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Which causes more cancer, UVA or UVB?

Stephanie Gan‘s research is suggesting that UVA radiation is more dangerous than UVB radiation.

Stephanie Gan

Stephanie Gan, who just completed her first year at Boston University Medical School, has been selected as the 2006 Betty Lea Stone American Cancer Society Junior Research Fellow. 

As this year’s Stone Fellow, Gan received a $4,000 grant from the American Cancer Society New England Division to conduct research into the amount of DNA repair that occurs in cells exposed to UVA versus UVB radiation. 

In her work, Gan grows keratinocytes, the predominant kind of skin cell that composes the epidermis, and exposes them to varying levels of UVA and UVB radiation.  She then looks for a specific protein, P53, whose presence indicates that DNA repair has occurred in the cell.  The greater the amount of DNA repair the less likely it is that DNA mutation has occurred, which can lead to cancer.

Gan’s research is a continuation of that completed by her mentor, Professor Thomas Ruenger MD, in 2004. “I’m interested in dermatology and that made me seek out my mentor,” said Gan.  “He described the project to me and it caught my interest.”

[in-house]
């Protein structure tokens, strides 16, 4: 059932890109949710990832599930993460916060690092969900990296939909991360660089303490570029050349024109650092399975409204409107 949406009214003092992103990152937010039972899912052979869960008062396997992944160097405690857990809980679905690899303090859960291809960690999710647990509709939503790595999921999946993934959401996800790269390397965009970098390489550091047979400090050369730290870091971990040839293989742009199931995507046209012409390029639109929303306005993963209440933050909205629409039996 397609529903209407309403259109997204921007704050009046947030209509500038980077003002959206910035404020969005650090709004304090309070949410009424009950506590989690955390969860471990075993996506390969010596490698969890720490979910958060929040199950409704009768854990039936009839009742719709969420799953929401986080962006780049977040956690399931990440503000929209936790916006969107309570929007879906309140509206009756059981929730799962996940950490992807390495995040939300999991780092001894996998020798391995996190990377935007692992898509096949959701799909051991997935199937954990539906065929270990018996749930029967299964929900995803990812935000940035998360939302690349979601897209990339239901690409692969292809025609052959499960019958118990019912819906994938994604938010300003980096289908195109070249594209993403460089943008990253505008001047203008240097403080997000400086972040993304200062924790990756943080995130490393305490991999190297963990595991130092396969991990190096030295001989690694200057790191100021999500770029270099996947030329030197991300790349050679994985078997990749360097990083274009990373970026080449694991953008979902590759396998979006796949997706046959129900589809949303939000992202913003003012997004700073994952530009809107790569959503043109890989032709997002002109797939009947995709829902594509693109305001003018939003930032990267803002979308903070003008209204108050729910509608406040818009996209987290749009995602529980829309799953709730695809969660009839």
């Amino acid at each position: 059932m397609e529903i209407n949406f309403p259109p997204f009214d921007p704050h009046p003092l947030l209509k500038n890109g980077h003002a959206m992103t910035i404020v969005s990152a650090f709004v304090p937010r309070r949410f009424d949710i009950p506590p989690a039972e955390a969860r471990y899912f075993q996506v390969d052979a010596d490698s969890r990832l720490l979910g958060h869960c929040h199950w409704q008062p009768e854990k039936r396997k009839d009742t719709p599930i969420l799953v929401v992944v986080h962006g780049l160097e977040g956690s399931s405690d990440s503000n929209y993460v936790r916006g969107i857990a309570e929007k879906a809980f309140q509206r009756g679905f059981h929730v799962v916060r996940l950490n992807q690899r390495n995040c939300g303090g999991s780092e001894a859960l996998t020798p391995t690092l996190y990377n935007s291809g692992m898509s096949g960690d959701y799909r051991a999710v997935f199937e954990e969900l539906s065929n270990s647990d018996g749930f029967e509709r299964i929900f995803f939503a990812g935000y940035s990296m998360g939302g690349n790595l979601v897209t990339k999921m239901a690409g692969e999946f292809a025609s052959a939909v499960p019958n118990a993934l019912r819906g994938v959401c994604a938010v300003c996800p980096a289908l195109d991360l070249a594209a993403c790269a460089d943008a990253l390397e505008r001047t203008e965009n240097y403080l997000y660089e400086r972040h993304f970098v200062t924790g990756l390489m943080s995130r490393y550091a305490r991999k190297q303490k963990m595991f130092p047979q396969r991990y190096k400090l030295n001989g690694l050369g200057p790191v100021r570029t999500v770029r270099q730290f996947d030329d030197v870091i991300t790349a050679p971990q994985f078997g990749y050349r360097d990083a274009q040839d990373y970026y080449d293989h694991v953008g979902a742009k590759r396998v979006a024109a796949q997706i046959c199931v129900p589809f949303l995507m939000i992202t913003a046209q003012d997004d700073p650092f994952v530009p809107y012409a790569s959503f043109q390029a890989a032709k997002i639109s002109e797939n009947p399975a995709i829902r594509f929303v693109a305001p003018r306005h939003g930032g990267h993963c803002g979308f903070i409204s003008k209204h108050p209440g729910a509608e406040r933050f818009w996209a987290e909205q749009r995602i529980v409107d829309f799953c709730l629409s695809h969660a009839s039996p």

Though her research will continue through mid-August, Gan has already noticed an interesting trend in her data.  “I’ve found that UVA causes less P53 activation and less DNA repair than UVB,” said Gan.  This suggests that UVA rays are the more harmful radiation, a distinction that is important for those who frequent tanning salons because tanning beds use UVA.

She hopes that the results of her research will help raise public awareness of the causes of skin cancer and the role UVA plays in cancer development.  She also hopes that her work will “help others in some way, not just the general public but the scientific community” to contribute to advances in cancer research and treatment.